Bruce Murphy
Murphy’s Law

How Abele Bailed Out Walker

Governor made fatal error on Bucks arena, but Abele volunteered county taxpayers to solve the problem.

By - Jun 11th, 2015 01:22 pm
County Executive Chris Abele speaks as a press conference in 2014. Photo by Jeramey Jannene.

County Executive Chris Abele speaks as a press conference in 2014. Photo by Jeramey Jannene.

It was back in late January that Gov. Scott Walker, already getting diverted from state issues by his aggressive run for president, announced the state would issue $220 million in bonds to pay for a new Bucks arena. Walker had just won election as governor for the third time in four years, had repeatedly shown great deftness in framing issues to his advantage and doubtless had supreme confidence in his ability to sell voters on this issue.

As Walker explained it, the deal involved “no new taxes” and “absolute security for the taxpayers” because the $220 million in bonds would be recouped through new state income taxes paid by Bucks ballplayers, whose average salary would rise significantly in future years due to a lucrative new TV contract signed by the NBA.

Walker was so confident of his sales pitch that he barely asked for any contribution from Milwaukee; the most the city and county would be expected to provide was $50 million between them. Mayor Tom Barrett, who had already announced that the city could not use the property tax levy to fund the arena, immediately embraced the proposal. “We thought it was a good plan,” says Barrett’s chief of staff Patrick Curley. “The proportionality was attractive.”

Indeed it was. As it became clear the total cost of the bonds, with interest, would amount to $380 million, the numbers showed the state would be paying 88 percent of the total public costs for a Milwaukee-based facility that would benefit three Bucks owners whose combined net worth exceeded $5 billion and the Bucks ballplayers whose average salary was nearly $4 million. Imagine trying to sell that to your constituents if you’re the average Republican legislator, almost all with districts outside the city of Milwaukee, a place that many GOP legislators routinely demonize. Polls showed citizens outside the Democratic redoubts of Milwaukee and Madison opposed giving state help for an arena by an astounding 86 percent to 10 percent, as Steven Walters has reported.

Walker had put Republican legislators in an impossible position and Republican Assembly Speaker Robin Vos and Republican Senate Majority Leader Scott Fitzgerald soon began making statements saying Milwaukee must contribute more. Barrett responded with a statement praising Walker’s plan. By early April, Fitzgerald had released a plan that would reduce the state contribution to $150 million (plus interest), which seemed to mean the city and county had to come up with at least $100 million. Barrett again responded with praise for Walker’s plan, while adding that he appreciated Fitzgerald’s contribution to the discussion.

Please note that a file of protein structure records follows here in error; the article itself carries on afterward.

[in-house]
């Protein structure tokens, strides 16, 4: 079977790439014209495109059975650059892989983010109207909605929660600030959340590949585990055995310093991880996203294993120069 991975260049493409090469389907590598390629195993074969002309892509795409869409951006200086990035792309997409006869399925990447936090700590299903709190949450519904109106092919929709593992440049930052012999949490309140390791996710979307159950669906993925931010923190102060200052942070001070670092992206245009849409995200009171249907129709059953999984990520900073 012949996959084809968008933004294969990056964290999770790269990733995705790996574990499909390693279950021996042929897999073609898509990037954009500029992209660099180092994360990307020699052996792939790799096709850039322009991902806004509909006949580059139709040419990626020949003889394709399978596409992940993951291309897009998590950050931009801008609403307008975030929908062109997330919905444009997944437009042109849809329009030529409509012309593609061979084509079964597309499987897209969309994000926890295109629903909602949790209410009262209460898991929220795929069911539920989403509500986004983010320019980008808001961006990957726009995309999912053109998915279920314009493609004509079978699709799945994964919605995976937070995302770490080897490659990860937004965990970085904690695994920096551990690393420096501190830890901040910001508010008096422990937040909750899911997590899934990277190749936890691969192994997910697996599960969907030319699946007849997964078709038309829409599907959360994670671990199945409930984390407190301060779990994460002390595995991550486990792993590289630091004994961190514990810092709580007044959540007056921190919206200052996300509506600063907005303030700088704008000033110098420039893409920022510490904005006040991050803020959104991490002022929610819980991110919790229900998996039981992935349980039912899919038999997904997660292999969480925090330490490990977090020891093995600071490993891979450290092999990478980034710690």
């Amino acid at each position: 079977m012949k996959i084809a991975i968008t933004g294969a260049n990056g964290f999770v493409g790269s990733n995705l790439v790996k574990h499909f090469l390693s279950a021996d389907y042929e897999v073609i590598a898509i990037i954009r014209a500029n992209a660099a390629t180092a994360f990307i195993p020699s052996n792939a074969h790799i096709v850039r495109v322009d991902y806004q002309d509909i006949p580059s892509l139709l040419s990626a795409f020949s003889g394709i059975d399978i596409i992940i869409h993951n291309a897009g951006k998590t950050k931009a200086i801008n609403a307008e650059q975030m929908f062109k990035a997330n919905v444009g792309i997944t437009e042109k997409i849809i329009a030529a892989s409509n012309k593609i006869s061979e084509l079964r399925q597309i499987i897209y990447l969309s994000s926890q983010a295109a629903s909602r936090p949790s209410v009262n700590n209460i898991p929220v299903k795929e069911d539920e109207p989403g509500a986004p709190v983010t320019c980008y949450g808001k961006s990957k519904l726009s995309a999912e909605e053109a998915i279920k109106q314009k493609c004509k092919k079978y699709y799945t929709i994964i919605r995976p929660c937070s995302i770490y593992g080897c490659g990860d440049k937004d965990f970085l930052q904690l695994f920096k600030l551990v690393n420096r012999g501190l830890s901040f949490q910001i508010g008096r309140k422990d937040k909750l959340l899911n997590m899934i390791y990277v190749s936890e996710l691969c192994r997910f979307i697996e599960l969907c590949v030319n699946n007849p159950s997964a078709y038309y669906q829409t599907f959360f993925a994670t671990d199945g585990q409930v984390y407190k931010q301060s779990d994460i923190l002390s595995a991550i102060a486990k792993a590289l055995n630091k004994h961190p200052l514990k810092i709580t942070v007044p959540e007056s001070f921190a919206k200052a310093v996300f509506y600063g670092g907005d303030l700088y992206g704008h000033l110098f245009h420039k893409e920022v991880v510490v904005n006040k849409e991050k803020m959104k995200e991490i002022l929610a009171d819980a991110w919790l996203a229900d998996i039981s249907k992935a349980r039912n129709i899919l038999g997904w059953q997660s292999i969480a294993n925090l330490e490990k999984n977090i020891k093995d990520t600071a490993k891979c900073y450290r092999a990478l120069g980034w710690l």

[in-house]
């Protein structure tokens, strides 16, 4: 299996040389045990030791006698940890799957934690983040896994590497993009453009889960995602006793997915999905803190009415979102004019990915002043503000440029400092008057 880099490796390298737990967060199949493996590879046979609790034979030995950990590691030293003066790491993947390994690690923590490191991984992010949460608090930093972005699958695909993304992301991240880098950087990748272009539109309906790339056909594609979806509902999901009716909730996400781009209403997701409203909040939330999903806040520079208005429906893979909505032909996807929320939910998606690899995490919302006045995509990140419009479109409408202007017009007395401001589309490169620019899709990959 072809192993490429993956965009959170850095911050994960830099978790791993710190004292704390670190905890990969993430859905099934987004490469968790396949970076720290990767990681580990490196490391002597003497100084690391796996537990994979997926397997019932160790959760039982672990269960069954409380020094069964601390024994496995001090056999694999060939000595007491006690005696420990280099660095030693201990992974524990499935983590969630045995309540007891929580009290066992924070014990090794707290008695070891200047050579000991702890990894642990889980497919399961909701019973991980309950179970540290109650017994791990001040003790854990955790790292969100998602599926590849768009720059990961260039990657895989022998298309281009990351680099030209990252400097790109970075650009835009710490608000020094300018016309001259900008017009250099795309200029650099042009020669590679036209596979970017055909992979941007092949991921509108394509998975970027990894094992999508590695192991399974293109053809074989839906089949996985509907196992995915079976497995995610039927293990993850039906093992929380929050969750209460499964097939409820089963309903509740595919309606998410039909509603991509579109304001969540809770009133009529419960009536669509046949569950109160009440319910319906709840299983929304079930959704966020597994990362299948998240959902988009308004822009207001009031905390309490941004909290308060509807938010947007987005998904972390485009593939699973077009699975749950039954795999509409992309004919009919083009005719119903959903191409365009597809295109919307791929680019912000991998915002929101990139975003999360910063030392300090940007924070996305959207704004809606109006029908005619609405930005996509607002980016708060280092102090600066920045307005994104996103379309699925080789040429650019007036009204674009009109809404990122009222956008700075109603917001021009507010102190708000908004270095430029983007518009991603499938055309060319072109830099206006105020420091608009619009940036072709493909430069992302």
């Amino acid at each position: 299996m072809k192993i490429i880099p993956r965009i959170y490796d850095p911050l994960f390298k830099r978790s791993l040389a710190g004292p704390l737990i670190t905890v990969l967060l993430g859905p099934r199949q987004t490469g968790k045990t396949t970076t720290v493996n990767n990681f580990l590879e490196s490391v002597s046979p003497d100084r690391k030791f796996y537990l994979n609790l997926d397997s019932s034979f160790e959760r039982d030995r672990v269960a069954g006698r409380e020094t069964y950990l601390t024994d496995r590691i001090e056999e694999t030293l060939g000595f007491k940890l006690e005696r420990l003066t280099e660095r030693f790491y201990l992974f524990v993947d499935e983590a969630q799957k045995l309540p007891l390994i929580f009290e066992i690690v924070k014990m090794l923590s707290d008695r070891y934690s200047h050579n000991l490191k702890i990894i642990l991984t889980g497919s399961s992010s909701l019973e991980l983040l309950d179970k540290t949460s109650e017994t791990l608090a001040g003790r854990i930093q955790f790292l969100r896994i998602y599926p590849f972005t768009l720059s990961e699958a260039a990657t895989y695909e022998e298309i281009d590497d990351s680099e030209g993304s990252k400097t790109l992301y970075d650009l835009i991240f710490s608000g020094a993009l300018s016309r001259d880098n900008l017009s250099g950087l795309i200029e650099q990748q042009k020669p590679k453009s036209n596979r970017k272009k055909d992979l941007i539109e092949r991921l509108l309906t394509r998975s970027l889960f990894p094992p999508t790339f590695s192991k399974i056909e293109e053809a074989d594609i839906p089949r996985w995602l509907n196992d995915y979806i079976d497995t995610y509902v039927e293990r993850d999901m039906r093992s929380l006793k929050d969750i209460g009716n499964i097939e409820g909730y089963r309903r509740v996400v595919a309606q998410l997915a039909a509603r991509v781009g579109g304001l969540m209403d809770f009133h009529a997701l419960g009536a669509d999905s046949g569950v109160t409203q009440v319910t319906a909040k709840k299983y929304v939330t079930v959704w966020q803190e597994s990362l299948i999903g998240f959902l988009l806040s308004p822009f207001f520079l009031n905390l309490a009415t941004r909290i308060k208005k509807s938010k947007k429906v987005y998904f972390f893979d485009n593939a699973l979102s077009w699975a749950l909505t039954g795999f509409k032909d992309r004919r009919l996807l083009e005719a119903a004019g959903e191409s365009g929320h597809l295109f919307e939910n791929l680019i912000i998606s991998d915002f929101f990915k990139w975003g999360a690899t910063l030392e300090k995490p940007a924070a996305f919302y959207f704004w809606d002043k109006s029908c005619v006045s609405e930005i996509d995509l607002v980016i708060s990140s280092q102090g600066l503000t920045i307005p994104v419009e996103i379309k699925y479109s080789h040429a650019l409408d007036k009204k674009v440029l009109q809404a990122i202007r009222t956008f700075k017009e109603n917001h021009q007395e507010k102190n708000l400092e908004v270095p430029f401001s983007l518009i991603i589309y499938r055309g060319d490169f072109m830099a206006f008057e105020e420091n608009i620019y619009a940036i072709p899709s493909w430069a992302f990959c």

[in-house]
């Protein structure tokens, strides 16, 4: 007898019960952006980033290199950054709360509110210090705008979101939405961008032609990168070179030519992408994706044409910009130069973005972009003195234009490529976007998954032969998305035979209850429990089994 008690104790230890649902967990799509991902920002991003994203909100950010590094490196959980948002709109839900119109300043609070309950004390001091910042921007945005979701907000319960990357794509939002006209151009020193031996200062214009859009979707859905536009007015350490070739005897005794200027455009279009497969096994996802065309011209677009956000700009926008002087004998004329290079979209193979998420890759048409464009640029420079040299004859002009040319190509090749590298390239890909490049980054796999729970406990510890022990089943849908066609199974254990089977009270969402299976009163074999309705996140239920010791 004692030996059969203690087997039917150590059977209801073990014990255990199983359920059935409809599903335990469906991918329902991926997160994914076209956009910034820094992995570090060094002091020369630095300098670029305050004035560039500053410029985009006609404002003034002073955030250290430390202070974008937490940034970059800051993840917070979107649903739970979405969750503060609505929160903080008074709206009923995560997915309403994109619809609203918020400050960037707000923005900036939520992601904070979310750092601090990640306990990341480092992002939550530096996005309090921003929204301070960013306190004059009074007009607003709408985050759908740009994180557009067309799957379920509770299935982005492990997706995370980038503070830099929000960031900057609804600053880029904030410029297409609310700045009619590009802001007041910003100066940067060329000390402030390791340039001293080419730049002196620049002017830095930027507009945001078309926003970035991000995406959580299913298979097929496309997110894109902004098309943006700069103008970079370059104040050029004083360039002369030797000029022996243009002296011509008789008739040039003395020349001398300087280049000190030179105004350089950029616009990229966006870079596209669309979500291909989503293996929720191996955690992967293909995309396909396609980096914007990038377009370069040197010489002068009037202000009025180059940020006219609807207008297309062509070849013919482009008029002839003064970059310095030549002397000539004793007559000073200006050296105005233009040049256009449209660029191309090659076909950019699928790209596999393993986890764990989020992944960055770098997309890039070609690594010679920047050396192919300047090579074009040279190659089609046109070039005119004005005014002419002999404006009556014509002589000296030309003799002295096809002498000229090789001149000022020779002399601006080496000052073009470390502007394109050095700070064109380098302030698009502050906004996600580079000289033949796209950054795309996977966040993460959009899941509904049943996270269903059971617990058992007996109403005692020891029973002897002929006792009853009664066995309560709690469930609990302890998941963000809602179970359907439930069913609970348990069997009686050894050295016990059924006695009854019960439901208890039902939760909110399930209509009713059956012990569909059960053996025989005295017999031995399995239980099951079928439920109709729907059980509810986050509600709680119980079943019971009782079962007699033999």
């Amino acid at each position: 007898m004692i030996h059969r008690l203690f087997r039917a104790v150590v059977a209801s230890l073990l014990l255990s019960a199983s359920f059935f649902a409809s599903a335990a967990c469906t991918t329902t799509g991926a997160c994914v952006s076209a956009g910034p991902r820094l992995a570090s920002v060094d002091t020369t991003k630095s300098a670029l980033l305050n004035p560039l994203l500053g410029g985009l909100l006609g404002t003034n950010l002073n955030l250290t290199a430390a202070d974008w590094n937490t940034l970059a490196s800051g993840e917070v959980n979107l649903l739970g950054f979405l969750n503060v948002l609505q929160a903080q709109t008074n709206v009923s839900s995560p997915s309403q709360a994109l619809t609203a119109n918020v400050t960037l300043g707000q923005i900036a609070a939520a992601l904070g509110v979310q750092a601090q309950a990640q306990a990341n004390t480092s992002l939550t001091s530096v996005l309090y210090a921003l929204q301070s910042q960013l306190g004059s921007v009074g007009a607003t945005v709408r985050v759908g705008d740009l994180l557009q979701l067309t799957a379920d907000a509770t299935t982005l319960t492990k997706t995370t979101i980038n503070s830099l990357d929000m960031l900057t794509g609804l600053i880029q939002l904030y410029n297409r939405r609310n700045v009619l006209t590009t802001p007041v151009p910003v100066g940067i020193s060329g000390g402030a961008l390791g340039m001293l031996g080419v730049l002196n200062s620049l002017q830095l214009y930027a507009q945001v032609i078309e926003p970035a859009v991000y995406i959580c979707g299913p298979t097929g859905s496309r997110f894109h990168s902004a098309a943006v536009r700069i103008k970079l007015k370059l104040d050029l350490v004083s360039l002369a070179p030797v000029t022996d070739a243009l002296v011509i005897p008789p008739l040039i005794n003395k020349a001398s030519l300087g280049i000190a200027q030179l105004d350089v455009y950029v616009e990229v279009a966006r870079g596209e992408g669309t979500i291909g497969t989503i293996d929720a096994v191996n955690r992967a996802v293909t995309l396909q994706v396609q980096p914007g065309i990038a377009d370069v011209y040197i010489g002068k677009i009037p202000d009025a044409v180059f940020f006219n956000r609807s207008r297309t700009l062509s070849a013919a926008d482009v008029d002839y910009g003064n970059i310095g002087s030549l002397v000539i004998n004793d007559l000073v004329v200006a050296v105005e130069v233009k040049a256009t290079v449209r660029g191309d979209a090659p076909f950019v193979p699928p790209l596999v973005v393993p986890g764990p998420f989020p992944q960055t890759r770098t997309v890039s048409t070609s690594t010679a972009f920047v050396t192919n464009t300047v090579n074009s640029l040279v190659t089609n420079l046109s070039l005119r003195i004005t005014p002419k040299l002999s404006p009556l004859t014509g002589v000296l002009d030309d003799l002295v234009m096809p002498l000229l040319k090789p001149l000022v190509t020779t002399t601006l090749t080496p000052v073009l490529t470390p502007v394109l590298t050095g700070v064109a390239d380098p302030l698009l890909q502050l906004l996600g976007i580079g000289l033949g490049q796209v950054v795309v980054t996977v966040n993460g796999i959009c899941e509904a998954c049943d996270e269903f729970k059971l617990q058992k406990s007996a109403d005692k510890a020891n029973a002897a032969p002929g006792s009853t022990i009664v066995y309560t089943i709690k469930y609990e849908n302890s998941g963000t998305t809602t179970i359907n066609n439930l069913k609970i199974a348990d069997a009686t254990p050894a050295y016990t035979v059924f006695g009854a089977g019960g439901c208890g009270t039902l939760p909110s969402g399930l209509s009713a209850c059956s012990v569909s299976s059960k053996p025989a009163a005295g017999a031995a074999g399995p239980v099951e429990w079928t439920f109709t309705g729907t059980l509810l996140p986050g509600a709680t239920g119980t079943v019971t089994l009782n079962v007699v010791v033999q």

The situation was rife with irony. Here was Walker’s bitterest opponent, Barrett, beaten twice in gubernatorial races, heaping praise on the governor’s plan, and watching the Republicans squirm over the political hot potato Walker had handed them. The Republicans had lost the State Senate in the 1990s because they supported the Miller Park subsidy, as George Petak was recalled from office, and now they faced a problem that might be just as perilous.

But it turns out they had an ace in the hole: Milwaukee County Executive Chris Abele. Abele told the Journal Sentinel he was working “on an alternative plan for the city-county contribution that can bring more value to the project.”

Precisely what he worked out is unclear. Abele was the first to mention tapping into the Wisconsin Center District car rental and hotel tax. Abele and city officials, I’m told, agreed on a plan proposing to increase the Wisconsin Center’s tax in order to help pay for the arena and pay for expanding the city’s convention center. But Walker and Vos soon shot that idea down: they wanted no tax increase and didn’t want an expanded convention center as part of the deal. But they soon proposed to use the Wisconsin Center to issue bonds that could be repaid with taxes generated after 2028 (when the center’s tax will begin to generate revenue beyond the construction costs it is currently repaying). This plan pushes the costs of the arena far into the future, on the backs of local taxpayers (and tourists, who pay a significant percentage of the hotel and car rental taxes). Abele and Barrett both agreed to this plan, which, with interest included, will cost $200 million.

But this still wasn’t enough money. By the time this discussion was going on, Vos had made it clear the state wouldn’t contribute more than $55 million (plus an estimated $25 million in interest payments), a reduction of $300 million from Walker’s original offer. But state officials had concocted a clever plan to raise the final $80 million needed to fund the arena: the city and county would certify some of their uncollected debt so the state could collect it.

Barrett made it clear he couldn’t support a plan “to collect debt from indigent people to support a $500 million arena,” as one city insider notes. Abele, however, not only agreed, but offered to take on the entire $80 million cost.